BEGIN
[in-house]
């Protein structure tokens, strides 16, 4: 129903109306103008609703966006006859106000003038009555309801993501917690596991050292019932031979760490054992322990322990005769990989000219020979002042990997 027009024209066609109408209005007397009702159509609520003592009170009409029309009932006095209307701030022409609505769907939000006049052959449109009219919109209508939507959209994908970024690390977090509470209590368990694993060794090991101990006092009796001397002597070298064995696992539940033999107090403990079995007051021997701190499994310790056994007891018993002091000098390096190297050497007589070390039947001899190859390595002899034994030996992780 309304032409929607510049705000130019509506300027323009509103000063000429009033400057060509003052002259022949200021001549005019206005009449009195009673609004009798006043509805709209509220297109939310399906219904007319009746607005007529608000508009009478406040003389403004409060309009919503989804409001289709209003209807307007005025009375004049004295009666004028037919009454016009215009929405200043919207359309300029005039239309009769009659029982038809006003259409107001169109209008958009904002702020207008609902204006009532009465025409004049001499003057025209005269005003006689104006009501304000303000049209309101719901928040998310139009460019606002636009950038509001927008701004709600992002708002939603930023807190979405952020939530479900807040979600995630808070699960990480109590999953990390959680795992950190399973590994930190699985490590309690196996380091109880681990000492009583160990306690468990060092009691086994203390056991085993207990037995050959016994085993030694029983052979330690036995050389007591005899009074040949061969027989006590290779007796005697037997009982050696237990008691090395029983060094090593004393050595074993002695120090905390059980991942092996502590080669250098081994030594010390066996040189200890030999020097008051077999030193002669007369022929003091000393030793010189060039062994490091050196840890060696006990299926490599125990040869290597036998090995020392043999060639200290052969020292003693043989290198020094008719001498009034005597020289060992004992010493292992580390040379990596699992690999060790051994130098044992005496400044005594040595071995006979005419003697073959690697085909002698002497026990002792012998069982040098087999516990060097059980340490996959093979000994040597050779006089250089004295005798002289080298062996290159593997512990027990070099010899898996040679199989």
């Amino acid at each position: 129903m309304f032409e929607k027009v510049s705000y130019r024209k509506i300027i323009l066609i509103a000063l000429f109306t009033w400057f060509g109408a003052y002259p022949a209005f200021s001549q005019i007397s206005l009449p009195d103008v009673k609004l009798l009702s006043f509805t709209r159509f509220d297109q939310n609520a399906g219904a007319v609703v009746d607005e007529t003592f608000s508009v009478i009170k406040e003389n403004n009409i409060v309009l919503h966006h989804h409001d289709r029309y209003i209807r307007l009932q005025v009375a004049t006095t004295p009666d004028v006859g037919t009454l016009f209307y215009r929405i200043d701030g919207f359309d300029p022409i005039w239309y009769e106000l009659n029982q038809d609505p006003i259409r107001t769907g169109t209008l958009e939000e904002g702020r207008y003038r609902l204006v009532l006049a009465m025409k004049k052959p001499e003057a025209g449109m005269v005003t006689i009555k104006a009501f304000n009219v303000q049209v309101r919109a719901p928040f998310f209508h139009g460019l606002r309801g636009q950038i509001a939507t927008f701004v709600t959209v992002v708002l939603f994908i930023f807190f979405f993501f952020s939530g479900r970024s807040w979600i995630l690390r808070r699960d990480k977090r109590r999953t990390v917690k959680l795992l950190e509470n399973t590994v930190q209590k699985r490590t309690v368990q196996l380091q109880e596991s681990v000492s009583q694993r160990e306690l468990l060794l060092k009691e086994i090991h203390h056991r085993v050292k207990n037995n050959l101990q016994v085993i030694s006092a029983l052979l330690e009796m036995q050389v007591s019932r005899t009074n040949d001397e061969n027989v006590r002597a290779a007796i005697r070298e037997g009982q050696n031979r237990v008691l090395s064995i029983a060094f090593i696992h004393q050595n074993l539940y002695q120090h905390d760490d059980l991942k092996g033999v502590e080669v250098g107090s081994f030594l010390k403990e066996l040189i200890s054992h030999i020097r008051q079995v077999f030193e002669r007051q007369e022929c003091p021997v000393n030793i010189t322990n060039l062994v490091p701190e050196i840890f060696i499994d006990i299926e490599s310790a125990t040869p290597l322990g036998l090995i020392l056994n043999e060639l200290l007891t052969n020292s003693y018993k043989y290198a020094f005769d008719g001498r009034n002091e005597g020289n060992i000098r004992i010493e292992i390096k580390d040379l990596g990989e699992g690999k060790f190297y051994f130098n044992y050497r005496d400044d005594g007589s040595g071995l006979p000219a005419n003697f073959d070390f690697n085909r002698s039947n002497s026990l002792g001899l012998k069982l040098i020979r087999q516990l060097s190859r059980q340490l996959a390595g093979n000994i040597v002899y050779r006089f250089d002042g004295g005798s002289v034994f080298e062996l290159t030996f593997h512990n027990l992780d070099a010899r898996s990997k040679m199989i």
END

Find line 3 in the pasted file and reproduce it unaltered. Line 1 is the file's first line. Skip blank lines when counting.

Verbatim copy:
């Amino acid at each position: 129903m309304f032409e929607k027009v510049s705000y130019r024209k509506i300027i323009l066609i509103a000063l000429f109306t009033w400057f060509g109408a003052y002259p022949a209005f200021s001549q005019i007397s206005l009449p009195d103008v009673k609004l009798l009702s006043f509805t709209r159509f509220d297109q939310n609520a399906g219904a007319v609703v009746d607005e007529t003592f608000s508009v009478i009170k406040e003389n403004n009409i409060v309009l919503h966006h989804h409001d289709r029309y209003i209807r307007l009932q005025v009375a004049t006095t004295p009666d004028v006859g037919t009454l016009f209307y215009r929405i200043d701030g919207f359309d300029p022409i005039w239309y009769e106000l009659n029982q038809d609505p006003i259409r107001t769907g169109t209008l958009e939000e904002g702020r207008y003038r609902l204006v009532l006049a009465m025409k004049k052959p001499e003057a025209g449109m005269v005003t006689i009555k104006a009501f304000n009219v303000q049209v309101r919109a719901p928040f998310f209508h139009g460019l606002r309801g636009q950038i509001a939507t927008f701004v709600t959209v992002v708002l939603f994908i930023f807190f979405f993501f952020s939530g479900r970024s807040w979600i995630l690390r808070r699960d990480k977090r109590r999953t990390v917690k959680l795992l950190e509470n399973t590994v930190q209590k699985r490590t309690v368990q196996l380091q109880e596991s681990v000492s009583q694993r160990e306690l468990l060794l060092k009691e086994i090991h203390h056991r085993v050292k207990n037995n050959l101990q016994v085993i030694s006092a029983l052979l330690e009796m036995q050389v007591s019932r005899t009074n040949d001397e061969n027989v006590r002597a290779a007796i005697r070298e037997g009982q050696n031979r237990v008691l090395s064995i029983a060094f090593i696992h004393q050595n074993l539940y002695q120090h905390d760490d059980l991942k092996g033999v502590e080669v250098g107090s081994f030594l010390k403990e066996l040189i200890s054992h030999i020097r008051q079995v077999f030193e002669r007051q007369e022929c003091p021997v000393n030793i010189t322990n060039l062994v490091p701190e050196i840890f060696i499994d006990i299926e490599s310790a125990t040869p290597l322990g036998l090995i020392l056994n043999e060639l200290l007891t052969n020292s003693y018993k043989y290198a020094f005769d008719g001498r009034n002091e005597g020289n060992i000098r004992i010493e292992i390096k580390d040379l990596g990989e699992g690999k060790f190297y051994f130098n044992y050497r005496d400044d005594g007589s040595g071995l006979p000219a005419n003697f073959d070390f690697n085909r002698s039947n002497s026990l002792g001899l012998k069982l040098i020979r087999q516990l060097s190859r059980q340490l996959a390595g093979n000994i040597v002899y050779r006089f250089d002042g004295g005798s002289v034994f080298e062996l290159t030996f593997h512990n027990l992780d070099a010899r898996s990997k040679m199989i």